Local sources have confirmed to me that clashes have broken out in the Behsud district of the Maidan-Wardak province of Afghanistan over grazing rights as Kuchi nomads begin their annual migration. Clashes between alleged armed Kuchis and Afghan police – who tried to prevent the Kuchis from entering Hazara villages – have left one policeman injured and two dead, reports Afghanistan’s TOLO News.
In the past, these localized ethnic conflicts have had serious national — and even international — implications. Although no civilians are reported to have been harmed this year, locals are already evacuating their villages as the clashes are expected to escalate, Afghan journalist Mohsin Jamal tells me.
The clashes mark the beginning of what has become a yearly pattern of deadly conflict as Kuchis (a primarily nomadic people who are part of the dominant Pashtun ethnic group) make their annual migration through areas traditionally inhabited by the Hazara ethnic group.
But this year was supposed to be different because, after years of relying on the central government, local stakeholders themselves attempted to resolve mutual differences. I have obtained a document showing a peace agreement signed between local Kuchi and Hazara leaders, apparently brokered about two weeks ago by Maidan-Wardak Governor Mohammad Haleem Fidayee. Despite this fresh peace agreement, Afghan security forces have for the first time mounted serious resistance against the annual incursion, fearing that the Taliban are trying to infiltrate safer areas of the province by exploiting the differences between the Kuchis and local villagers.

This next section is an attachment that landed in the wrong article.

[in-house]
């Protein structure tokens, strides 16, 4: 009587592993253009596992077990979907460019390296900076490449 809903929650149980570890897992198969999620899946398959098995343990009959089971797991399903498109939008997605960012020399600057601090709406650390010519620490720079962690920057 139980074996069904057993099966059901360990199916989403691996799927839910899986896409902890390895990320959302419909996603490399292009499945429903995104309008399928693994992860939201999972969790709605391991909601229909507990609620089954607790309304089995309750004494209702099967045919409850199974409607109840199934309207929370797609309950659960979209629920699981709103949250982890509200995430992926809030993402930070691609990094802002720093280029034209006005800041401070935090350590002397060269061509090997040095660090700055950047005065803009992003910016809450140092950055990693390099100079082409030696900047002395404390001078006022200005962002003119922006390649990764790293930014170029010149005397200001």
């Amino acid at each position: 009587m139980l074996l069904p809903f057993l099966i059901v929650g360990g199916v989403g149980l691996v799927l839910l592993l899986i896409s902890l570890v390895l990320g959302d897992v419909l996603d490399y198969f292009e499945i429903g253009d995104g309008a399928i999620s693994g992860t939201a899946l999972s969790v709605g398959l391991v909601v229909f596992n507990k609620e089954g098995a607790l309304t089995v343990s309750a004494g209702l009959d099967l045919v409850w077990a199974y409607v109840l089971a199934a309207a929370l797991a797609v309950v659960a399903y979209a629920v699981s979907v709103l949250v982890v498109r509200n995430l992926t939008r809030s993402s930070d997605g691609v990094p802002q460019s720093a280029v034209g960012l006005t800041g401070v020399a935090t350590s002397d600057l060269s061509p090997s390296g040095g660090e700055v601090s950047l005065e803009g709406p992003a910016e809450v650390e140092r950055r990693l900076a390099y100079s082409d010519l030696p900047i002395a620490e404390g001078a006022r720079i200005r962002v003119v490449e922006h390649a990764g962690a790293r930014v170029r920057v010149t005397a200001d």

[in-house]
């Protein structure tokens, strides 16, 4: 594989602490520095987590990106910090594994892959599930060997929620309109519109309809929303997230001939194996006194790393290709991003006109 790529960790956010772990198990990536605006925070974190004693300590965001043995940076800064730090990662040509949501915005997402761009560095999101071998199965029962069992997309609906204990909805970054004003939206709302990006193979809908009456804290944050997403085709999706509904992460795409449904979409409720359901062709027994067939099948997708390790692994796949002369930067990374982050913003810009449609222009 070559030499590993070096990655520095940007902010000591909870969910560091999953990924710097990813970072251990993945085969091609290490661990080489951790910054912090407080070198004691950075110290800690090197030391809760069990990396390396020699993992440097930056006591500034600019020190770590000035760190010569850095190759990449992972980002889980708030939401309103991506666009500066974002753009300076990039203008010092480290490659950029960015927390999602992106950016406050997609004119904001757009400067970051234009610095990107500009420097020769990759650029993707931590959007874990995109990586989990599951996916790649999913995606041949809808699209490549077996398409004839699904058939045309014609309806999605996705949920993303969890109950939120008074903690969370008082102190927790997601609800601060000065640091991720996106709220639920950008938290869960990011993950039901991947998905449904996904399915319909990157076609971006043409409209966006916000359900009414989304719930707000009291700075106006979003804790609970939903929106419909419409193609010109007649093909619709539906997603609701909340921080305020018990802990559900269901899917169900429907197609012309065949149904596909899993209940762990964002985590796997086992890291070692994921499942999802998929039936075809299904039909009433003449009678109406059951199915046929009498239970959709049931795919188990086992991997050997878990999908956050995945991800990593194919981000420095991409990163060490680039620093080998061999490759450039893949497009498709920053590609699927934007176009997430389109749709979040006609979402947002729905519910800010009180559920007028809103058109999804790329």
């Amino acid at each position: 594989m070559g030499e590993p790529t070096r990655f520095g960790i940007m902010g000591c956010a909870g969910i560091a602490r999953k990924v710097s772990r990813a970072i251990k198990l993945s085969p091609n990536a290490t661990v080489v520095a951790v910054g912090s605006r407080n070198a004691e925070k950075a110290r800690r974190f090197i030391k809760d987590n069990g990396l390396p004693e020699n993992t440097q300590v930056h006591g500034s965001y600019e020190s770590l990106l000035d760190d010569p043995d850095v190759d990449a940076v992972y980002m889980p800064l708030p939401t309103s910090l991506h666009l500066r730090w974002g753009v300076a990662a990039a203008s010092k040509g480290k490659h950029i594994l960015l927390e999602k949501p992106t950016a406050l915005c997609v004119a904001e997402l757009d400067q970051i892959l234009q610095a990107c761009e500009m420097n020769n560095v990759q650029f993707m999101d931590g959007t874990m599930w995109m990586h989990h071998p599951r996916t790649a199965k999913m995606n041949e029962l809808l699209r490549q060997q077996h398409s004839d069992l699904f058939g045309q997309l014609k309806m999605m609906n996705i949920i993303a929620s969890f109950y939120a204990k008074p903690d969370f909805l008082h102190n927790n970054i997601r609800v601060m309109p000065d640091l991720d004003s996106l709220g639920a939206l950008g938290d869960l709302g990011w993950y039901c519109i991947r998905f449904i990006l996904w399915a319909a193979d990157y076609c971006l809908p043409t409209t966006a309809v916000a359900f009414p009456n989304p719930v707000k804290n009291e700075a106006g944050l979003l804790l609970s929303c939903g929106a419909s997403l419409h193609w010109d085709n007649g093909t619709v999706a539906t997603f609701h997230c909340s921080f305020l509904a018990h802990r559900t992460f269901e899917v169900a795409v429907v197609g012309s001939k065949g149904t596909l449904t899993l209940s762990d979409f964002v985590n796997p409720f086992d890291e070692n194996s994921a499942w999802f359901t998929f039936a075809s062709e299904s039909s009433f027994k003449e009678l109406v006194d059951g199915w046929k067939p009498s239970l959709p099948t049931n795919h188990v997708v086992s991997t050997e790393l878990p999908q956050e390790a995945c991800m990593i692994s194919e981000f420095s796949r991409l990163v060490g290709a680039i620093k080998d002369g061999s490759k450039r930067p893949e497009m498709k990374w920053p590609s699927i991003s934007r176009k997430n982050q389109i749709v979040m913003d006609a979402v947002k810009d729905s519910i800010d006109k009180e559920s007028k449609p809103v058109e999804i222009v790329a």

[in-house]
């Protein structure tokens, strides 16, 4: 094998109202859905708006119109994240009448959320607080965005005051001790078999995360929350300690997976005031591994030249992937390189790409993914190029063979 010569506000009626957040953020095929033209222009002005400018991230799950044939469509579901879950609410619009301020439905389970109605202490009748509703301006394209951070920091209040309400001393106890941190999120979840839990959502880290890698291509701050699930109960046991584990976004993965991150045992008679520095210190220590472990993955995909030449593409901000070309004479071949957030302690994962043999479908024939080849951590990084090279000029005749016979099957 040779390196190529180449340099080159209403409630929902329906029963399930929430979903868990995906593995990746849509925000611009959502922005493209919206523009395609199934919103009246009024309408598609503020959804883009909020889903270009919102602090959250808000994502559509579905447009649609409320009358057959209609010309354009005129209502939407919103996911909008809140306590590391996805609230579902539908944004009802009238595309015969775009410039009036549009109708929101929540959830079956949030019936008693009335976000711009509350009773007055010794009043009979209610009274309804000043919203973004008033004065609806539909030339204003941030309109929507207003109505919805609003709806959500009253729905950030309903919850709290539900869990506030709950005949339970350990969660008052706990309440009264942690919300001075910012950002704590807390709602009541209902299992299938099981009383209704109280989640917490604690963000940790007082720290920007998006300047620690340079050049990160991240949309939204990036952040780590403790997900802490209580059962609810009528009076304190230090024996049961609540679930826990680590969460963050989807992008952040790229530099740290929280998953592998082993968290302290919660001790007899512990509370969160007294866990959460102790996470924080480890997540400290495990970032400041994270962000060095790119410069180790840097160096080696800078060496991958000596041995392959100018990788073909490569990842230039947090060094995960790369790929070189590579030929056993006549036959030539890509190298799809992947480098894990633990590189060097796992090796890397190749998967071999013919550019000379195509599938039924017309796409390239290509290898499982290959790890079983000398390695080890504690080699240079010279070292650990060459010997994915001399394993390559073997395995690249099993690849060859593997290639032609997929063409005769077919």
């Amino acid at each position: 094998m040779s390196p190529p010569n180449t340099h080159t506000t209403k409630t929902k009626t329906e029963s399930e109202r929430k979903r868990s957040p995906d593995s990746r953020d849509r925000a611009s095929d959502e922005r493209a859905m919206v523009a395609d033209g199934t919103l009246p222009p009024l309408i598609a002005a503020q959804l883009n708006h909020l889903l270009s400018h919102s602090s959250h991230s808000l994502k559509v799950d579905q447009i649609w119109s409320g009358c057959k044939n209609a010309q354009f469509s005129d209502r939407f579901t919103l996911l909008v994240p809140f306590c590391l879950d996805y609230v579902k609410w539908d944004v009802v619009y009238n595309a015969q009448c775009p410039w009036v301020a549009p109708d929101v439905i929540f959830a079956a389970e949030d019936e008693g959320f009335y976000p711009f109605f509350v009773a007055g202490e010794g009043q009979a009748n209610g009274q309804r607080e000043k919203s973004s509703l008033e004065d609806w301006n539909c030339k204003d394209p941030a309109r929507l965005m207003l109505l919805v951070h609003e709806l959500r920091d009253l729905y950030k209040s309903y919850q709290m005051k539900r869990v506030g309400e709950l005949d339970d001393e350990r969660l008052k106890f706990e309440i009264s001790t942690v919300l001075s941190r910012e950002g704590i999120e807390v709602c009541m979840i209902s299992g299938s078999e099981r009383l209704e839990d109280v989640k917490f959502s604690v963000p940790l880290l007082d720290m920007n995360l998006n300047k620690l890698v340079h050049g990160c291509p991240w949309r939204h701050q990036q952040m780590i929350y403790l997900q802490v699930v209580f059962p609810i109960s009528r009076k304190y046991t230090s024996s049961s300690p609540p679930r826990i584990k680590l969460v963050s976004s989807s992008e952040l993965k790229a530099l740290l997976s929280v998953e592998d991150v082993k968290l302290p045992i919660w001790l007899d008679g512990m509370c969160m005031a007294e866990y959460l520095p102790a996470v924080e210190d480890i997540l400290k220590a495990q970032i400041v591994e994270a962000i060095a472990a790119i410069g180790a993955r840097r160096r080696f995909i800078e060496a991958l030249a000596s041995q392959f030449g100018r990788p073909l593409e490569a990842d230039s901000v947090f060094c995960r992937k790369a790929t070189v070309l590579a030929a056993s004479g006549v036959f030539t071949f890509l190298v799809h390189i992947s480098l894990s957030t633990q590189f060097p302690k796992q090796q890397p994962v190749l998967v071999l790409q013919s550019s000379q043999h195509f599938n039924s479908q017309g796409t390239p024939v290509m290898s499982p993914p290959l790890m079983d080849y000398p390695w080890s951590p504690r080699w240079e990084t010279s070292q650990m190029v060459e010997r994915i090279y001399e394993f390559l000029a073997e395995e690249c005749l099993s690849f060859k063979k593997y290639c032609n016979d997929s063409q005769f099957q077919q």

The Kuchis claim that they have grazing rights in areas where Hazara villages happen to be situated. Although these differences existed under the Taliban and, indeed, for generations before them, clashes have made headlines in recent years as Hazara villagers have attempted to prevent the Kuchis from using what they consider their agricultural and pastoral lands.
In recent years, thousands of villagers have been displaced, dozens of villages burnt and an unknown number of people have been killed and injured on both sides of the conflict as the Afghan government’s attempts have repeatedly failed to remedy the situation.
Steeped in historic sentiments and bearing considerable economic repercussions for both sides, the conflict can have real national reverberations. Last year, when clashes were at their most intense, the Hazaras protested in Kabul, Mazar, Bamiyan and other areas of Afghanistan and in several countries abroad – including in Norway, Sweden, Australia and the UK – against the civilian deaths and the government’s inability to broker a solution. Intense debates occurred among lawmakers. Second Vice President Karim Khalili stepped down in protest, vowing never to return until the issues are resolved for good.
Mr. Khalili has long since returned to his office but the issues still loom – this time even worrying the Afghan government that the Taliban might exploit them to make inroads into peaceful areas of the country.
National political figures on both sides of the issue have been accused of stoking this sensitive issue for political gains. As long feared, even the Taliban are now piggybacking on the issue.
The most effective way to neutralize the Taliban’s influence in the conflict is to resolve it effectively so it is no longer open to exploitation. This would entail answering to the satisfaction of both parties the legal and constitutional questions of land rights, clearly delineating grazing and agricultural lands, impartially implementing these solutions, and establishing peaceful conflict resolution mechanisms in case differences emerge in the future.